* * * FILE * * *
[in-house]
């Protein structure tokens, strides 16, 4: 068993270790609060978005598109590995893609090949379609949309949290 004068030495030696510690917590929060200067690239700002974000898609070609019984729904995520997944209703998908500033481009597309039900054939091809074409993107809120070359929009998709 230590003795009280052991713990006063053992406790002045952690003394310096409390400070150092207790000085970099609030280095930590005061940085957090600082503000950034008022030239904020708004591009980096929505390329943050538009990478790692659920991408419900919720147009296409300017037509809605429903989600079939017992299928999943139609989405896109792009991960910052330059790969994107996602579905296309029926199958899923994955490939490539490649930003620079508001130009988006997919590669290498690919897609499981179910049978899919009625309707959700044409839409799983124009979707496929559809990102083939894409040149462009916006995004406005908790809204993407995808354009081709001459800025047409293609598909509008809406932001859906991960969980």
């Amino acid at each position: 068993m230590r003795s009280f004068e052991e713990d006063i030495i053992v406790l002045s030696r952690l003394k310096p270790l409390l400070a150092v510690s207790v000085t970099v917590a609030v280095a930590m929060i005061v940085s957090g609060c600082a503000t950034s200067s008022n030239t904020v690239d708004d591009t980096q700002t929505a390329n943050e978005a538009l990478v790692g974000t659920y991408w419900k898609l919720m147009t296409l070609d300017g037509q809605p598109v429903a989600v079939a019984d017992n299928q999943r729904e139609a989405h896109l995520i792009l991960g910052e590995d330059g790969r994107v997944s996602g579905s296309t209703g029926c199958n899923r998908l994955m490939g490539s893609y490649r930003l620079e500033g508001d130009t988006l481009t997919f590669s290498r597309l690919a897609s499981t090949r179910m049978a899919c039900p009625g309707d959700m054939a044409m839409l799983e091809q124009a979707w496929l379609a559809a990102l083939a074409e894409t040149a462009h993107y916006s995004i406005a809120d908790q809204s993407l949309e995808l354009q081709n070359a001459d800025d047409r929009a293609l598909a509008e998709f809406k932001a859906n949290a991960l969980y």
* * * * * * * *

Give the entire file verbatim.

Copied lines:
[in-house]
């Protein structure tokens, strides 16, 4: 068993270790609060978005598109590995893609090949379609949309949290 004068030495030696510690917590929060200067690239700002974000898609070609019984729904995520997944209703998908500033481009597309039900054939091809074409993107809120070359929009998709 230590003795009280052991713990006063053992406790002045952690003394310096409390400070150092207790000085970099609030280095930590005061940085957090600082503000950034008022030239904020708004591009980096929505390329943050538009990478790692659920991408419900919720147009296409300017037509809605429903989600079939017992299928999943139609989405896109792009991960910052330059790969994107996602579905296309029926199958899923994955490939490539490649930003620079508001130009988006997919590669290498690919897609499981179910049978899919009625309707959700044409839409799983124009979707496929559809990102083939894409040149462009916006995004406005908790809204993407995808354009081709001459800025047409293609598909509008809406932001859906991960969980």
């Amino acid at each position: 068993m230590r003795s009280f004068e052991e713990d006063i030495i053992v406790l002045s030696r952690l003394k310096p270790l409390l400070a150092v510690s207790v000085t970099v917590a609030v280095a930590m929060i005061v940085s957090g609060c600082a503000t950034s200067s008022n030239t904020v690239d708004d591009t980096q700002t929505a390329n943050e978005a538009l990478v790692g974000t659920y991408w419900k898609l919720m147009t296409l070609d300017g037509q809605p598109v429903a989600v079939a019984d017992n299928q999943r729904e139609a989405h896109l995520i792009l991960g910052e590995d330059g790969r994107v997944s996602g579905s296309t209703g029926c199958n899923r998908l994955m490939g490539s893609y490649r930003l620079e500033g508001d130009t988006l481009t997919f590669s290498r597309l690919a897609s499981t090949r179910m049978a899919c039900p009625g309707d959700m054939a044409m839409l799983e091809q124009a979707w496929l379609a559809a990102l083939a074409e894409t040149a462009h993107y916006s995004i406005a809120d908790q809204s993407l949309e995808l354009q081709n070359a001459d800025d047409r929009a293609l598909a509008e998709f809406k932001a859906n949290a991960l969980y």